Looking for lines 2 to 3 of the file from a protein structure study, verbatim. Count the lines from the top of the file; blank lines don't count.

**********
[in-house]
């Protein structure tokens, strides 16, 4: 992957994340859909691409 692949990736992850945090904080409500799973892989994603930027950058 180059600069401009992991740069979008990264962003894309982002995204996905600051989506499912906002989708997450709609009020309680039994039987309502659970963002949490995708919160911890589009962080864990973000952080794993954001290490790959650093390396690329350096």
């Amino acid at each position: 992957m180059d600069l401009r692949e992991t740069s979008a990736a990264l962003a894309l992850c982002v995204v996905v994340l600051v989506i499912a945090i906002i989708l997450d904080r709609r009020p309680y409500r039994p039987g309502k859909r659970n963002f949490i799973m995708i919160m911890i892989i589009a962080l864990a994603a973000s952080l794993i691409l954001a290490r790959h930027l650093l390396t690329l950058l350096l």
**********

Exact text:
């Protein structure tokens, strides 16, 4: 992957994340859909691409 692949990736992850945090904080409500799973892989994603930027950058 180059600069401009992991740069979008990264962003894309982002995204996905600051989506499912906002989708997450709609009020309680039994039987309502659970963002949490995708919160911890589009962080864990973000952080794993954001290490790959650093390396690329350096």
């Amino acid at each position: 992957m180059d600069l401009r692949e992991t740069s979008a990736a990264l962003a894309l992850c982002v995204v996905v994340l600051v989506i499912a945090i906002i989708l997450d904080r709609r009020p309680y409500r039994p039987g309502k859909r659970n963002f949490i799973m995708i919160m911890i892989i589009a962080l864990a994603a973000s952080l794993i691409l954001a290490r790959h930027l650093l390396t690329l950058l350096l």